All too often, climate finance initiatives are hampered by waste and corruption. More accountability is needed, argues Cobus de Swardt, Transparency International’s Managing Director. This article was originally published in The Guardian.
World leaders meeting for this year’s climate conference in Durban will be under pressure to pool enough new funds to protect people from the floods, droughts and storms that climate change brings. With so many lives and livelihoods at stake, mostly among the world’s poorest communities, they must make sure the funds are not only well spent, but accounted for.
When funds for flood defences in one small community in coastal Bangladesh were misused, sea walls were built too low and too weak. The villagers still live knee-deep in stagnant water that also ruins their crops. If the community had known what was happening – how much money was allocated and for what – it is unlikely they would have allowed sub-standard work.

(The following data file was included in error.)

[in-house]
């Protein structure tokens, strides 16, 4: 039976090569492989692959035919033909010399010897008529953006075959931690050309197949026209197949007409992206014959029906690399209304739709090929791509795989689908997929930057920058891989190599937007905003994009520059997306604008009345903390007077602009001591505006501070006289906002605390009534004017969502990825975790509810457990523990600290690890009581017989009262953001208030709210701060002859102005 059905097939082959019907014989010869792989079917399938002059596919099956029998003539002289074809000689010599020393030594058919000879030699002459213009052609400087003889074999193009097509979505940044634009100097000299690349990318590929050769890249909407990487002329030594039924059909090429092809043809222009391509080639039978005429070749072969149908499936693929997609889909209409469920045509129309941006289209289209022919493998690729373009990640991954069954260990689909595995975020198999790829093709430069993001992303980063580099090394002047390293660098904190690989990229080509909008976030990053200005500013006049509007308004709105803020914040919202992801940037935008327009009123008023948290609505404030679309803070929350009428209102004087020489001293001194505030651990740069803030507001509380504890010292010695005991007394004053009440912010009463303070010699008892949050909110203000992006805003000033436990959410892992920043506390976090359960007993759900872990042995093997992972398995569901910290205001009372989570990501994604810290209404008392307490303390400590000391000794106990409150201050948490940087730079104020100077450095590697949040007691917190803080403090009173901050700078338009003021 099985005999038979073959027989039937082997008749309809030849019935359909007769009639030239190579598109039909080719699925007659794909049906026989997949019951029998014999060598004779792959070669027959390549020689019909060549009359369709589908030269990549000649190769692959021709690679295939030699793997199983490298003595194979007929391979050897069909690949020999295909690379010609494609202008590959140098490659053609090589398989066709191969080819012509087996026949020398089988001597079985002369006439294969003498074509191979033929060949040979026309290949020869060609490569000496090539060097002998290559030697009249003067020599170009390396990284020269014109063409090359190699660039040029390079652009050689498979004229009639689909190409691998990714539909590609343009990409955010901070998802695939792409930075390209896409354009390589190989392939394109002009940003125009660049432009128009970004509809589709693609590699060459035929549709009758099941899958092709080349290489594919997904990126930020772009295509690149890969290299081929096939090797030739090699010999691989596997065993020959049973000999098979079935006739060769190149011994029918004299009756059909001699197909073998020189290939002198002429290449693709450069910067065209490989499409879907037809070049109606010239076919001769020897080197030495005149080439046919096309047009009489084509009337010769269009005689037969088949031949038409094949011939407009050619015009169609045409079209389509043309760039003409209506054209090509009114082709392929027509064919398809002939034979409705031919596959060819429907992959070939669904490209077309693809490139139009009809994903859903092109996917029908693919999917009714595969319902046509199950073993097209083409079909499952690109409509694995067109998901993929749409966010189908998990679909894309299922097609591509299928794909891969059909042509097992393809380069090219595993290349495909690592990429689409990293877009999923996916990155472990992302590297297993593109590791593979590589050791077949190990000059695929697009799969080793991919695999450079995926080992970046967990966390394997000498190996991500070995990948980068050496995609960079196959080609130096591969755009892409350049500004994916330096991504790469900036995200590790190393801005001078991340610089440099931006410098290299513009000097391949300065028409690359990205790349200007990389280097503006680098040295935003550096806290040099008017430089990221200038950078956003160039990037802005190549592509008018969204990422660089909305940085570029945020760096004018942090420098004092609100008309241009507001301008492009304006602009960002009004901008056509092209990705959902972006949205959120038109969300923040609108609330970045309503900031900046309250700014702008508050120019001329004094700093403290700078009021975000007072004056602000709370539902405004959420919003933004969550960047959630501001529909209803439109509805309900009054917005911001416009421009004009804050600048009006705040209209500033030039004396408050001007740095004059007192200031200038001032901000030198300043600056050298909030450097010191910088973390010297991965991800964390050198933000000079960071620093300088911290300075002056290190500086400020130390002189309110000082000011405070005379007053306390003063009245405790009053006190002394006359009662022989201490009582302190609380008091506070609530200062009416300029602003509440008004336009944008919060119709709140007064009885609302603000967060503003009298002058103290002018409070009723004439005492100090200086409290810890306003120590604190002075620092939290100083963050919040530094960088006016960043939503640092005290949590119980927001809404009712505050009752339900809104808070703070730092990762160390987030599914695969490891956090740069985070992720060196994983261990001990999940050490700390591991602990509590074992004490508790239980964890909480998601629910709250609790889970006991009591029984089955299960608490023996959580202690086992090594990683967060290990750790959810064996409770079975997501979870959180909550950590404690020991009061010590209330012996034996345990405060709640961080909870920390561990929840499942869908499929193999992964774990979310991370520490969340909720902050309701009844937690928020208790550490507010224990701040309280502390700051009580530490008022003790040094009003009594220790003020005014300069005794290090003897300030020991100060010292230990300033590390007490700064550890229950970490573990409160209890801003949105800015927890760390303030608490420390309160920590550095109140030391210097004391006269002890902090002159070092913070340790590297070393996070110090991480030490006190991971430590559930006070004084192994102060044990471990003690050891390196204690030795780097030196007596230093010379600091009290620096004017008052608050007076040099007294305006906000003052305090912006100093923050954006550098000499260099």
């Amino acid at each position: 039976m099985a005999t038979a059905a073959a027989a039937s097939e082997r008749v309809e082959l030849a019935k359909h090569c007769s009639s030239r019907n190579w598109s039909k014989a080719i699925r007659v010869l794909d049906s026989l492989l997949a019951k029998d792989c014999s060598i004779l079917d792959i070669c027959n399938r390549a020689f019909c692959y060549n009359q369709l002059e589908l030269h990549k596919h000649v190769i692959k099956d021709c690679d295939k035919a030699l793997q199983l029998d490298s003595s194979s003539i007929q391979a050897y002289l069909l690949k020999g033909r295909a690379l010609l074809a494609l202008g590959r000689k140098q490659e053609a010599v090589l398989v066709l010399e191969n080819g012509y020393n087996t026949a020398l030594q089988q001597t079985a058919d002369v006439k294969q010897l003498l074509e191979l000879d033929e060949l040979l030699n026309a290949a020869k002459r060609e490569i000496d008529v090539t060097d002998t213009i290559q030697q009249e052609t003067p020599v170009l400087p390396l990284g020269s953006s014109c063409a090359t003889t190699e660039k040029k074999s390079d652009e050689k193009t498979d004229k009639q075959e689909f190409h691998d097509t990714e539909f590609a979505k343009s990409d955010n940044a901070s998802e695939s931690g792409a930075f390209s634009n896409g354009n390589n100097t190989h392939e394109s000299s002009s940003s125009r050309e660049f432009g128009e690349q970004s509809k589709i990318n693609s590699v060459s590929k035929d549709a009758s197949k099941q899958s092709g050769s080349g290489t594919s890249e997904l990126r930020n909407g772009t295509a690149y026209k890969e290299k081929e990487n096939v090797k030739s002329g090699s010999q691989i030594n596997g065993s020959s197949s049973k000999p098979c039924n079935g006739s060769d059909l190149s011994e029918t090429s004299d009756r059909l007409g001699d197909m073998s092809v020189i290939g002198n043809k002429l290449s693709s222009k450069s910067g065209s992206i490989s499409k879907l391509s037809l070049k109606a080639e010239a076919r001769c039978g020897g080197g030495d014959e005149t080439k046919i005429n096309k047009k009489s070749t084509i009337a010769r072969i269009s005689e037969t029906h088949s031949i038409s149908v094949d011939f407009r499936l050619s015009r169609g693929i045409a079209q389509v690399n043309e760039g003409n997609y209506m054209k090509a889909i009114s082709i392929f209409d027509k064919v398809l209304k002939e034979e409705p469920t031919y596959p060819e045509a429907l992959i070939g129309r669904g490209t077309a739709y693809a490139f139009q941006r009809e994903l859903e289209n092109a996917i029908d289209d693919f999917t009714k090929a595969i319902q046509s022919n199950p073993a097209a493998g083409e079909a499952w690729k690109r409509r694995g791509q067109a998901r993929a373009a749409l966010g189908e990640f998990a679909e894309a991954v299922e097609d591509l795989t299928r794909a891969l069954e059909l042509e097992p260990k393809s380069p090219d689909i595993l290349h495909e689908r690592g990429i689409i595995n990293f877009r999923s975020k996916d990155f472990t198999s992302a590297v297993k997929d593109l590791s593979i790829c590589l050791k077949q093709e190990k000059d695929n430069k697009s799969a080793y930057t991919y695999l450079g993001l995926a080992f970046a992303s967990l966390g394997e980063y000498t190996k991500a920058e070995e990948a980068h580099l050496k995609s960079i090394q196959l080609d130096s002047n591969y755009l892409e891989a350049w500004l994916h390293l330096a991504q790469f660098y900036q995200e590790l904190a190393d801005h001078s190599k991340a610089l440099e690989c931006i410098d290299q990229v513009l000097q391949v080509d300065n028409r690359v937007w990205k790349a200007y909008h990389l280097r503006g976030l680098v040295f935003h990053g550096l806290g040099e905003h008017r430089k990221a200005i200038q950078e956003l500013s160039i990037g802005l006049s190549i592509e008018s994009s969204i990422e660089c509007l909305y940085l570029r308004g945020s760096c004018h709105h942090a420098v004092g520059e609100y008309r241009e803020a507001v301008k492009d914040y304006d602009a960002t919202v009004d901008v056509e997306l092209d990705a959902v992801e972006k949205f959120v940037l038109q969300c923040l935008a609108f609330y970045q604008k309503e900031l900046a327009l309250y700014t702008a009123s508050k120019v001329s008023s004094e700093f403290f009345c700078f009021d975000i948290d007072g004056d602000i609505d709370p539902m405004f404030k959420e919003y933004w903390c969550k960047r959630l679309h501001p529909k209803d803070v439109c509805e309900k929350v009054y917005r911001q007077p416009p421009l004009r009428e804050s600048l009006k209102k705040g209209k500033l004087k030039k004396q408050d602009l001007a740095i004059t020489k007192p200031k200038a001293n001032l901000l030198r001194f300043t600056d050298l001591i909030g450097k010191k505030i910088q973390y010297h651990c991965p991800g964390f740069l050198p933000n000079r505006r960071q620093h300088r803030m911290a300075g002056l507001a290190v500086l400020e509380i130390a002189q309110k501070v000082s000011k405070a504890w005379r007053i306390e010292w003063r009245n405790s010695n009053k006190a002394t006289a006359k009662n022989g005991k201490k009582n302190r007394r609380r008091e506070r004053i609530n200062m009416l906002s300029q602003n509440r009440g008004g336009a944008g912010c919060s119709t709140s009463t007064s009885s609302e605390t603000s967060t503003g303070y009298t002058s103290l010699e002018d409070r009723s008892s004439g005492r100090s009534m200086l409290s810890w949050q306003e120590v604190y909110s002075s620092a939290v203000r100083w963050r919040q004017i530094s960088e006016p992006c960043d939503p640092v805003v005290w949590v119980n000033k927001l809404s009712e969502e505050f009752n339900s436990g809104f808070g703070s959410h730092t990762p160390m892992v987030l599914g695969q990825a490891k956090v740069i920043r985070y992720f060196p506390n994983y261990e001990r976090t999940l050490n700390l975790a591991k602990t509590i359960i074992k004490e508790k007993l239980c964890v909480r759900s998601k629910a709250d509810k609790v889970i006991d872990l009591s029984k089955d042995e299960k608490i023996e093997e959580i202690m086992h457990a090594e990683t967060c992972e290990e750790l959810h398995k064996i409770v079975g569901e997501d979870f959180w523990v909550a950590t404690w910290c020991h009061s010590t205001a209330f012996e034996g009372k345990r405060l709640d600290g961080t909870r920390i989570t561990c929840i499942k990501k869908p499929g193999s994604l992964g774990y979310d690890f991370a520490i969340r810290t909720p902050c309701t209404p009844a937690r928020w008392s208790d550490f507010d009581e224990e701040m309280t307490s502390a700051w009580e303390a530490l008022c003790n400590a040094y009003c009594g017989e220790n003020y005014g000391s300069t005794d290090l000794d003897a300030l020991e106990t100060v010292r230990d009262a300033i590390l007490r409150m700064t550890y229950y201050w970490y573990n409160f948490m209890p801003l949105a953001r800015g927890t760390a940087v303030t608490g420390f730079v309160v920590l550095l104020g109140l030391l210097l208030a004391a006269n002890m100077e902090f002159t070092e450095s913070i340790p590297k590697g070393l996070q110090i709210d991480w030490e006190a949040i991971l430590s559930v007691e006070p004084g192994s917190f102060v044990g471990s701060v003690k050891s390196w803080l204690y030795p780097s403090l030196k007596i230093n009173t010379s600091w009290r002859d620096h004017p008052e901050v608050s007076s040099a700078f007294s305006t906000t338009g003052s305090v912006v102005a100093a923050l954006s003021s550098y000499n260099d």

This is a story of losing battles: our planet losing battles to climate change and corruption. It is a story that will become all too familiar in years to come, unless world leaders take action. Read more